4.3.2 Software Architecture

The CSC/PBFI Team will ensure CHART II is an open system, meaning the operating system must comply with the IEEE Portable Operating System Interface (Posix) suite of standards, and it must use generally accepted standard communications protocols. CHART II must be platform independent (Microsoft Windows NT, UNIX, etc.) and able to run across heterogeneous networks.

4.3.2.1 Software Architecture Alternatives

In order to ensure platform independence, the CSC/PBFI Team investigated a number of different approaches.

The Distributed Component Object Model (DCOM), based on the Open Systems Foundation (OSF) Distributed Computing Environment (DCE), is native to Microsoft Windows. It does not, however, provide a platform independent client-server infrastructure because it is too tightly coupled to the Microsoft Windows operating system family. DCE is based on the remote procedure call (RPC) facility and is available for many platforms. Unfortunately, DCE offers incomplete support for Object-Oriented languages and is founded on aging technology.

The Common Object Request Broker Architecture (CORBA) is a specification of the industry consortium Object Management Group (OMG) Object Management Architecture (OMA). It describes a framework to implement platform independent, Object-Oriented, client-server applications across heterogeneous networks. The US DOD Defense Information Systems Agency (DISA) study, dated 13 April 1998, endorsed CORBA as a de facto standard and advised defense organizations to use CORBA for developing MS Windows applications. A comparison of the DCOM and CORBA approaches is illustrated by figure 4-2.

Both approaches accomplish the primary task: insulating the client application from the communications process—the client doesn’t need to worry about where the server is or how to get to it. Beyond that, they diverge. DCOM, and DCE, provide client-server services at the transport layer of the ISO network reference model using RPC service requests. The CORBA Object Request Broker (ORB) provides client-server services at the presentation layer using Internet-Inter-ORB Protocol (IIOP) to make requests upon an object and the object can send responses back to the client—the ORB is an object bridge.

 

 

 

Figure 4-2. A Comparison of the DCOM and CORBA Client-Server Models

CSC/PBFI Advantage: DCOM provides client-server services at the transport layer while CORBA provides client-server services at the presentation layer

 

4.3.2.2 The CORBA Solution

The architecture for software developed for CHART II will be based on OMG CORBA specification, version 2. CORBA provides more extensive Object-Oriented services than the MS DCOM and the OSF DCE remote procedure call (RPC) models. By using a commercial-off-the-shelf-software (COTS) ORB, the CSC/PBFI Team will avoid developing custom inter-process/inter-COTS software, as was done in the first CHART system. In addition, using CORBA instead of DCOM will not impact DCOM software already developed for the AVCM and Field Management Station (FMS). That software will be integrated by use of a COTS CORBA/DCOM gateway.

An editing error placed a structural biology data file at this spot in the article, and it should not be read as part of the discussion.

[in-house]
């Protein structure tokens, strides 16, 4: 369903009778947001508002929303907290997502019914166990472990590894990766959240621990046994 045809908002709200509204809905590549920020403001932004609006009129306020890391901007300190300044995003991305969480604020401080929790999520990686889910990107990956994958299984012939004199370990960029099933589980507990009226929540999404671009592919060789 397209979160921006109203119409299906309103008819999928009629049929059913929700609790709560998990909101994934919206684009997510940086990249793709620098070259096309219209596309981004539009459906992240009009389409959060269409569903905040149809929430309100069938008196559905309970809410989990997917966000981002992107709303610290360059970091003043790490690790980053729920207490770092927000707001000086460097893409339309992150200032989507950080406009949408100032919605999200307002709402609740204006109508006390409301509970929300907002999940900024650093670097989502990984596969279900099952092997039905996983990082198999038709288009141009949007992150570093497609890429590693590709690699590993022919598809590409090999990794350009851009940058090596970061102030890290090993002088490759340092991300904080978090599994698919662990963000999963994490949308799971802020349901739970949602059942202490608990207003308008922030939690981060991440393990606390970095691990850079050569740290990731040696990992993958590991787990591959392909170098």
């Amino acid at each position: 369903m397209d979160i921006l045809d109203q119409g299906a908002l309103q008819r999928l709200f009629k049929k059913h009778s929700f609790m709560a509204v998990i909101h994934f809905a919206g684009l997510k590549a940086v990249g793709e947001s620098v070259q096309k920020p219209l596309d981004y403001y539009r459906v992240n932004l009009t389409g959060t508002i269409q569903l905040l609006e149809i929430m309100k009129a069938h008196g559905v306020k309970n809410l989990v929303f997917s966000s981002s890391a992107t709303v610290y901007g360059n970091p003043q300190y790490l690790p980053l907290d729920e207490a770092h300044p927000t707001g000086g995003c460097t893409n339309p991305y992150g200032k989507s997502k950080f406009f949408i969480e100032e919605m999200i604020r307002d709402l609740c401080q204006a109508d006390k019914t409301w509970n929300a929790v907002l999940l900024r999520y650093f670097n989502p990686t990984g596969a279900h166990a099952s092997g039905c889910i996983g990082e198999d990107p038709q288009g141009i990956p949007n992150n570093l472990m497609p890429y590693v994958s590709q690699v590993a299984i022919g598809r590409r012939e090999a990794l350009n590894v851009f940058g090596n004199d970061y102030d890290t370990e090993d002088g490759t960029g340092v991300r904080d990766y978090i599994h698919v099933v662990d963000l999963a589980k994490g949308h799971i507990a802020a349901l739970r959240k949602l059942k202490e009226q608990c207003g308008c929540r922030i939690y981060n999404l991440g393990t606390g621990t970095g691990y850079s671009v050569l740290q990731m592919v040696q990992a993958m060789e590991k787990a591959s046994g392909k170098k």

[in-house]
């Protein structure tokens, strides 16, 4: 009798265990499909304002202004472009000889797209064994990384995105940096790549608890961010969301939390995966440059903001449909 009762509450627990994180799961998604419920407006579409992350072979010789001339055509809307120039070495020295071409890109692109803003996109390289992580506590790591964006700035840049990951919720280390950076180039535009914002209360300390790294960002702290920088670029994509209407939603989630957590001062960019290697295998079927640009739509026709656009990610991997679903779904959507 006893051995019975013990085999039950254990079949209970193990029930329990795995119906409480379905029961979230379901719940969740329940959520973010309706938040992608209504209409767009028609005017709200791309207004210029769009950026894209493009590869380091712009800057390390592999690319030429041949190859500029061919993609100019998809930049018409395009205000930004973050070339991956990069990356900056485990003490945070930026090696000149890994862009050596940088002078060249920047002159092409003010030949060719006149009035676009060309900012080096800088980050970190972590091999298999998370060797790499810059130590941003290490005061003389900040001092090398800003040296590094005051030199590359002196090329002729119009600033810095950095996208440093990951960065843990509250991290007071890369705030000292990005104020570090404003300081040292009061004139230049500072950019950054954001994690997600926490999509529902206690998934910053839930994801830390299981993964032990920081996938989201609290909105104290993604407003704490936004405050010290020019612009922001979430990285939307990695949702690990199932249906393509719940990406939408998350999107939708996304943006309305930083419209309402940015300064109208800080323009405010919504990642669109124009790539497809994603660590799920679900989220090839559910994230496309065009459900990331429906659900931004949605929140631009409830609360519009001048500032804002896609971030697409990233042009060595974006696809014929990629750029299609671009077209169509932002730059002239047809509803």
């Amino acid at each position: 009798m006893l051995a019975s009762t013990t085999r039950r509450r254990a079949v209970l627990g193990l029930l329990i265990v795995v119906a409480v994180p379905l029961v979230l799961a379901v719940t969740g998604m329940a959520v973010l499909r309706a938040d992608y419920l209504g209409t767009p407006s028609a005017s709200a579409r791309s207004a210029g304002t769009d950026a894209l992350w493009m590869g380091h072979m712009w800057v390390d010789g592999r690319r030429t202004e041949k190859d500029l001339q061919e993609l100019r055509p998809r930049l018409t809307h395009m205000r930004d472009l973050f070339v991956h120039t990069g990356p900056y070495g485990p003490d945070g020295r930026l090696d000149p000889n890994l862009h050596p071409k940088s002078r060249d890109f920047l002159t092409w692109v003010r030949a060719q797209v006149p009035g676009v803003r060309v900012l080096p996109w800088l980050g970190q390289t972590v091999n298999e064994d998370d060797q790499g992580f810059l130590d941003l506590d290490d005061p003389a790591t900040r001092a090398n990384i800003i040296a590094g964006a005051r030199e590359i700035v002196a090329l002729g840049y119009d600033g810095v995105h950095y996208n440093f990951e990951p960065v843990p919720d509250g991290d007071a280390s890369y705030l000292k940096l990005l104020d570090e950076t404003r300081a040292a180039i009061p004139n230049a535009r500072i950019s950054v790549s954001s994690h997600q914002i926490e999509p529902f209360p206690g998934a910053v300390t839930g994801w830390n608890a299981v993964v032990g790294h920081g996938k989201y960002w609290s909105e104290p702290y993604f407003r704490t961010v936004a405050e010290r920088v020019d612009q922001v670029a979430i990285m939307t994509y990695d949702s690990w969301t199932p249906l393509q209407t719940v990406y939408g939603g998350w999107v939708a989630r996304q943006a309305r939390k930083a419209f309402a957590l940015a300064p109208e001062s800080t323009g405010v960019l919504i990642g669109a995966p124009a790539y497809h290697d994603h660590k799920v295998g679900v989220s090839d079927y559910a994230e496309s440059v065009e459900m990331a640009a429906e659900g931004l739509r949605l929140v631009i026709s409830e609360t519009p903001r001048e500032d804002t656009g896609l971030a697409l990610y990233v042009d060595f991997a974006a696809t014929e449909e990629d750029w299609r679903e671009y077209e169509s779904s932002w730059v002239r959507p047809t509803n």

CORBA describes a peer-to-peer distributed computing facility, shown in figure 4-3, where all applications are objects (in the sense of object orientation). Objects can alternate between client roles and server roles. An object is in a client role when it is the originator of an object invocation. An object is in a server role when it is the recipient of an object invocation. Most objects often play both roles. For example, the graphical user interface is a client when it requests a service or information. It is a server when it builds the display for the service or information.

 

 

 

Figure 4-3. A Layered View of an ORB

CSC/PBFI Advantage: In a peer to peer distributed computing facility, all applications are objects that can alternate between client roles and server roles

 

 

 

4.3.2.3 Interface Definition Language

However, an ORB cannot always be used, the integration may require working on an older platform for which there is no ORB support. In such cases, an Interface Definition Language (IDL) often provides a benefit in creating a well-described and controlled interface between the two pieces of software.

Client and server interfaces are defined using IDL Abstract Syntax Notation (ASN.1). IDL statements are compiler language independent. Thus, they support platform independence. These statements are subsequently compiled by a platform sensitive IDL compiler to create code (e.g., C++, Visual Basic, or Smalltalk).

One of the outputs of an IDL compiler—as shown by figure 4-4—is the header files that define method prototypes for a development language. Our developers use these header files when building clients and servers to define the application program interface (API) for each. By creating a well-defined interface using IDL, the application can be distributed as required with minimal or no impact on the code.

 

 

 

Figure 4-4. CHART II IDL Interfaces Described Using ASN.1

CSC/PBFI Advantage: By creating a well defined interface using IDL, an application can be distributed as required with minimal or no impact on code

 

4.3.2.4 Integrating Legacy Applications

figure 4-5 illustrates the CHART II Software Architecture Model for integrating legacy ITS software applications, such as SCAN, into the CHART II operator interface. Here an object wrapper—a conversion server or protocol translator—makes the information flow to and from the legacy application transparent to CHART II and supports close integration of the legacy application.

 

 

 

 

 

 

Figure 4-5. Object Wrappers

CSC/PBFI Advantage: Protocol Translators will be used to integrate legacy applications